Certificates Of Deposit: Bells And Whistles (Part 2)
The list of features that CDs offer is long and impressive. We explored a number of the varieties in Certificates Of Deposit: Bells And Whistles (Part 1) and will review some additional complex and interesting variations below.
Index-linked CDs, also known as market-linked or equity-linked CDs, provide the opportunity to generate investment returns that are similar to those provided by well-known major market indexes, such as the Standard & Poor's 500 Index (S&P 500), the Dow Jones Industrial Average (DJIA) or Nasdaq, with the security of the principal protection provided by traditional CDs.
Index-linked CDs strongly appeal to investors who want to earn market-like returns on their investments but don't want to risk the loss of principal associated with investing in the stock market. To meet this need, index-linked CDs link the returns that investors earn to the returns generated by one of the major equity market indexes. Some offer to match 100% of the return generated by a given index. Others match a specific percentage, such as 90%. If the index declines, some index-linked CDs offer a guaranteed minimum return, while others guarantee only the return of the original investment.
Keep in mind that if the chosen index declines in value, the return on investment may be as low as zero. This raises the issue of opportunity cost, because the money might have generated positive returns had it been invested elsewhere. Tax implications are another issue to consider because earnings generated by index-linked CDs are taxed in the year generated. To delay tax liability, the certificate can be purchased in a tax-deferred account, such as an IRA (IRA).
Jumbo CDs, sometimes referred to as negotiable CDs, require a minimum investment of $100,000. They typically pay higher rates of interest than other CDs and are often bought and sold by large institutional investors, such as banks and pension funds. They are referred to as "negotiable" because they can usually be sold in a highly liquid secondary market, but they cannot be cashed in before maturity.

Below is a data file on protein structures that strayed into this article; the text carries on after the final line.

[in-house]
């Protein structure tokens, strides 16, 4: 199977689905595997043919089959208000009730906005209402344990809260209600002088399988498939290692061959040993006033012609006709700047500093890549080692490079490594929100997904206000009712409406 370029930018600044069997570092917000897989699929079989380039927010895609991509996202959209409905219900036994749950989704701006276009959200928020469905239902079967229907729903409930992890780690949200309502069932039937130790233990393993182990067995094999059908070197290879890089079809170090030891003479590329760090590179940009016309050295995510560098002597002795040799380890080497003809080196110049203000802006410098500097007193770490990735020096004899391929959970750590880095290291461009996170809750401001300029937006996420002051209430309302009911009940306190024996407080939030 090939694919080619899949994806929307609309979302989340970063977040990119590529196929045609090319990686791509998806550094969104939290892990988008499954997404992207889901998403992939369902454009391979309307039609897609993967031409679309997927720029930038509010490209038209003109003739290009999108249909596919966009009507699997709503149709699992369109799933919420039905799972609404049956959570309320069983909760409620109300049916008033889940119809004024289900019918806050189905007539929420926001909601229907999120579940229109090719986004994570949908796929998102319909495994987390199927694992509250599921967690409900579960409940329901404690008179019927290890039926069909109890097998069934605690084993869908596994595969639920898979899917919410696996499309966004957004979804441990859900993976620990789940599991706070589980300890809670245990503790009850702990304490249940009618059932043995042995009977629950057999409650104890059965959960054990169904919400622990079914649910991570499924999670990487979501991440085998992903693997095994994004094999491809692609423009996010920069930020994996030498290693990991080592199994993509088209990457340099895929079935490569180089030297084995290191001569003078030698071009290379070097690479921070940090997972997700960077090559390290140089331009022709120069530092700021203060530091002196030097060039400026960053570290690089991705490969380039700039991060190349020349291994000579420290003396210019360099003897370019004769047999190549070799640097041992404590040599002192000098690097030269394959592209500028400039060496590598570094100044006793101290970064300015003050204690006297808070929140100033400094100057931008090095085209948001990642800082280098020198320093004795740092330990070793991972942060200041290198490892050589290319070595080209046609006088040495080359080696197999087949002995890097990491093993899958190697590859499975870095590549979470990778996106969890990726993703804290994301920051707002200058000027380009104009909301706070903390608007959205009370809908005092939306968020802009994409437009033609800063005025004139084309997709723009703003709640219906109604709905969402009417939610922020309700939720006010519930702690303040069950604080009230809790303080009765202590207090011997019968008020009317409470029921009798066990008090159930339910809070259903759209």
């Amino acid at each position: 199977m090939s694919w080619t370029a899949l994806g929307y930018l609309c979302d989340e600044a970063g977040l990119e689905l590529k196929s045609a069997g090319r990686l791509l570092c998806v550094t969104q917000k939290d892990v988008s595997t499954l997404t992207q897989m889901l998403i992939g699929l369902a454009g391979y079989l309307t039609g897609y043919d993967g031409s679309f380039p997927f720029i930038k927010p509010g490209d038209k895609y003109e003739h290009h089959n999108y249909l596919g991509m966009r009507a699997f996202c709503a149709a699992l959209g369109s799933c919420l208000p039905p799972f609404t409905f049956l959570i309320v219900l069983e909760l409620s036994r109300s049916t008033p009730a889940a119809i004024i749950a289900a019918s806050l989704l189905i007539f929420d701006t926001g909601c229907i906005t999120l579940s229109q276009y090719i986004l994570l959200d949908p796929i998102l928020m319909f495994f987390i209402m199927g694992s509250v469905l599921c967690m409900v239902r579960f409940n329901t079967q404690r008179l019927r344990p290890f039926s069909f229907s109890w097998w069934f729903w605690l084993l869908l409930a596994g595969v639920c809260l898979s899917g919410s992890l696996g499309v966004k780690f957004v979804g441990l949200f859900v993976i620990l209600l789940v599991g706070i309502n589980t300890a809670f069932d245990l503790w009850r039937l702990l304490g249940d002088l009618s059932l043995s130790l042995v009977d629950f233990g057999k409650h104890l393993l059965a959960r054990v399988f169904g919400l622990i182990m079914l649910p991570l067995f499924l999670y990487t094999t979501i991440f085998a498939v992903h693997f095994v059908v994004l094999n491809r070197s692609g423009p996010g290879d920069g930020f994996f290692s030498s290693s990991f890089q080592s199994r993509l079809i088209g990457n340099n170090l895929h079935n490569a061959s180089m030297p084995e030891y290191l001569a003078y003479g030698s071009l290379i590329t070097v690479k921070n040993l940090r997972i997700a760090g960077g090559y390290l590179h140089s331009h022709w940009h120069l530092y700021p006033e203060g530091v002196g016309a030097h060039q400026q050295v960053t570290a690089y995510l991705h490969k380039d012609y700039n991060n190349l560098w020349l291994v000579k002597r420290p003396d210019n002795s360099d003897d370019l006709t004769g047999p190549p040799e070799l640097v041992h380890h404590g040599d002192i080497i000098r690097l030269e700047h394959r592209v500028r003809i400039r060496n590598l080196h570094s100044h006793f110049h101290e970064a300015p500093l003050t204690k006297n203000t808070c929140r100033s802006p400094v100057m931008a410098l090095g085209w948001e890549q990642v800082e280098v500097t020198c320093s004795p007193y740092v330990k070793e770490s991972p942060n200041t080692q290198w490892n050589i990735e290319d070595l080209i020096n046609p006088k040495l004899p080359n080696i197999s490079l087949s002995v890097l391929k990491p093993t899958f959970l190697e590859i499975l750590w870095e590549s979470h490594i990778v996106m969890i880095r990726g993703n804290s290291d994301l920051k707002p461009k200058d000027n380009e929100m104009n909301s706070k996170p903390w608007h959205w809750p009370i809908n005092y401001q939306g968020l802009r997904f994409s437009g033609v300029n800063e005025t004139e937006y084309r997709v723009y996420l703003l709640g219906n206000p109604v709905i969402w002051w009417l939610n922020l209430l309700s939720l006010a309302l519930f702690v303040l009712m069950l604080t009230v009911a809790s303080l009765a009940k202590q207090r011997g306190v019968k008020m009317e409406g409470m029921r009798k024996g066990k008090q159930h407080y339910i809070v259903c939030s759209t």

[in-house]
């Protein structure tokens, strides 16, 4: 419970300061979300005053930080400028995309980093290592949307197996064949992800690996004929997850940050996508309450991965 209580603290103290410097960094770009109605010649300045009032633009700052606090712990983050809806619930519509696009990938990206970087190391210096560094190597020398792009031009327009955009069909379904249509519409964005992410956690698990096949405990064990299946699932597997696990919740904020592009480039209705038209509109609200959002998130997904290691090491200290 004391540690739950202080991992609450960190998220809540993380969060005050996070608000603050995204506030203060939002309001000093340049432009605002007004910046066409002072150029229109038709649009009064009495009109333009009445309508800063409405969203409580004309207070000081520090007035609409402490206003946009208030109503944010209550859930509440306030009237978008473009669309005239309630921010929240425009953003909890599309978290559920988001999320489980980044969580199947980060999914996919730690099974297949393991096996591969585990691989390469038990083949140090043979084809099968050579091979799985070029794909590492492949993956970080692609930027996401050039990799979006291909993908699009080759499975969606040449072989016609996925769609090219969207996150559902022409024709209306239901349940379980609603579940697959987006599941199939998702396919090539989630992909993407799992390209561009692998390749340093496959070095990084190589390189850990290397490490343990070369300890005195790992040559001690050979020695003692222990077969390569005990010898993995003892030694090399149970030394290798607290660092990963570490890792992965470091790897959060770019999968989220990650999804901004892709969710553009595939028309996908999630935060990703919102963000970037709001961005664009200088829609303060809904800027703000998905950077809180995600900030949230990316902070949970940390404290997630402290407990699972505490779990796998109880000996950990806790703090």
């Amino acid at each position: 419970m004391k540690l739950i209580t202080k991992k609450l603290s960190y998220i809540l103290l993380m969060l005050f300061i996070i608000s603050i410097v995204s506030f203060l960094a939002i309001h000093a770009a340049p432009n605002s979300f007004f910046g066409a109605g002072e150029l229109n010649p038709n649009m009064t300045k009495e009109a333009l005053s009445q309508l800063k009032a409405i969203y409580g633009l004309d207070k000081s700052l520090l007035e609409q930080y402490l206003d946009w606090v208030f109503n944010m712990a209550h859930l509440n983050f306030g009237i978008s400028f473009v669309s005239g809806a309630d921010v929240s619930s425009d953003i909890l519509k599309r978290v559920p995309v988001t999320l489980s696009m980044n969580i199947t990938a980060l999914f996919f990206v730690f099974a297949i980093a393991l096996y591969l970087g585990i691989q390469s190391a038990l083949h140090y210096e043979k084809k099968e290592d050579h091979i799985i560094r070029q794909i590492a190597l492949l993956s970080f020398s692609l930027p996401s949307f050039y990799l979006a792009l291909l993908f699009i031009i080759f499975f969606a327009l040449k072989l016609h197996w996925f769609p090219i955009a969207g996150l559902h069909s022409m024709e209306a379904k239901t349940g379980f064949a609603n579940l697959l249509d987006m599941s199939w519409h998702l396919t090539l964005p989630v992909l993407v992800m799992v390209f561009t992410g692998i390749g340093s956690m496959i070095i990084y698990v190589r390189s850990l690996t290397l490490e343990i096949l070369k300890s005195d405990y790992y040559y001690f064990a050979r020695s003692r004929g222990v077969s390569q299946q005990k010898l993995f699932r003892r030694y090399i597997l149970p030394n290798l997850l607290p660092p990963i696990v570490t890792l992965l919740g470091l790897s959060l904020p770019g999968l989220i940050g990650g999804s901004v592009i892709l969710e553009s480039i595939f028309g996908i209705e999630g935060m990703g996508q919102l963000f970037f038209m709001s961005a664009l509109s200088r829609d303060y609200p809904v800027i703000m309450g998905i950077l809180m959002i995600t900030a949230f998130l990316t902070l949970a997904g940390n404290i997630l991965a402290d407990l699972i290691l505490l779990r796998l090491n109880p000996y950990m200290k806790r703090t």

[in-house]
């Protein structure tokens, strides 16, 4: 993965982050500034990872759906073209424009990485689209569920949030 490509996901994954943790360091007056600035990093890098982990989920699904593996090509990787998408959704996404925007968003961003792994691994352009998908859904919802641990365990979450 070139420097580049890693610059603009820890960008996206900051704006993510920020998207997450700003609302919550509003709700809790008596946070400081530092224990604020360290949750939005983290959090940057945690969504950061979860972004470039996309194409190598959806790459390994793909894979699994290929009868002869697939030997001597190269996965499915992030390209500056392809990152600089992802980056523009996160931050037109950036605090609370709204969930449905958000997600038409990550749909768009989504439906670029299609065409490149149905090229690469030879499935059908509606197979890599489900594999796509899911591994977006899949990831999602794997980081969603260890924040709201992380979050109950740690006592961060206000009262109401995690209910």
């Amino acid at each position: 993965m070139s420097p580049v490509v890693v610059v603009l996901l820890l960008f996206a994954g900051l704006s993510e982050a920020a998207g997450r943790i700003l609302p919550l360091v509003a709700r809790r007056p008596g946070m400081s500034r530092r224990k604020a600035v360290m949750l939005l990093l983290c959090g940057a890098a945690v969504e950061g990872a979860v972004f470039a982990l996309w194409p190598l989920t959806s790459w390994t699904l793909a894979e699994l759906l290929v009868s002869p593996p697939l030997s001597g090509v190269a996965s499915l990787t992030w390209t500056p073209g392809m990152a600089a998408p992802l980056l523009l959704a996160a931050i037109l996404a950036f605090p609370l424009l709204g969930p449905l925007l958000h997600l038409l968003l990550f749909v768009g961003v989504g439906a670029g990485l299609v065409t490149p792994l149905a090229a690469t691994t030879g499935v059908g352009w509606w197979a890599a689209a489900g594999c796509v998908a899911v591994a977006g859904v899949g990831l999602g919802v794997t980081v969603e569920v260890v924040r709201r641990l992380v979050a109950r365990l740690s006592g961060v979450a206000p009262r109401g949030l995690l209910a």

Liquid CDs permit investors to withdraw money from their accounts without incurring any penalties. Terms and conditions vary widely according to the issuer. To remove money without paying a penalty, the investor may need to maintain a minimum account balance. Also, the bank may pay a lower rate of interest than a traditional CD, to provide the investor with the ability to take money out of the account. The number of permitted withdrawals varies by provider.
Uninsured CDs are not insured by the Federal Deposit Insurance Corporation (FDIC), which insures many certificates of deposit for individual accounts, or by the National Credit Union Administration (NCUA), which covers many credit union deposits. In some cases, CD amounts are uninsured because they exceed the insurance coverage limit.
In other cases, uninsured CDs are purchased by investors seeking a higher rate of interest than the rate available through insured CDs. Because the safety of insurance is one of the most attractive features CDs offer, conservative investors often avoid purchasing uninsured products or opening CDs in a single financial institution above the insurance-coverage limit.
Some variable-rate CDs pay an interest rate that moves up and down based on the changes in an underlying interest-rate index. These CDs stand in contrast to traditional CDs, which pay a fixed rate of interest. Variable-rate CDs offer an opportunity to earn a higher interest rate when the underlying index moves in the right direction (upward), but can also result in earning an interest rate that is lower than the rate offered by fixed-rate CDs if the underlying index moves in the wrong direction (downward).
Yankee CDs are negotiable CDs issued in the U.S. by foreign banks. They generally have investment minimums of $100,000 and appeal primarily to institutional investors.
Zero-coupon CDs do not pay interest, but are traded at a deep discount, rendering a profit at maturity when the CD is redeemed for its full face value (or worth). For example, it may be possible to purchase a $100,000 zero-coupon CD for half price: $50,000. After holding the CD for a term of 10 years, it could be cashed in for its face value of $100,000. The tradeoff is that phantom interest accrues each year, and the investor must pay taxes on it, despite not actually receiving any money. Holding a zero-coupon CD in a tax-deferred account provides a way to postpone paying the taxes.
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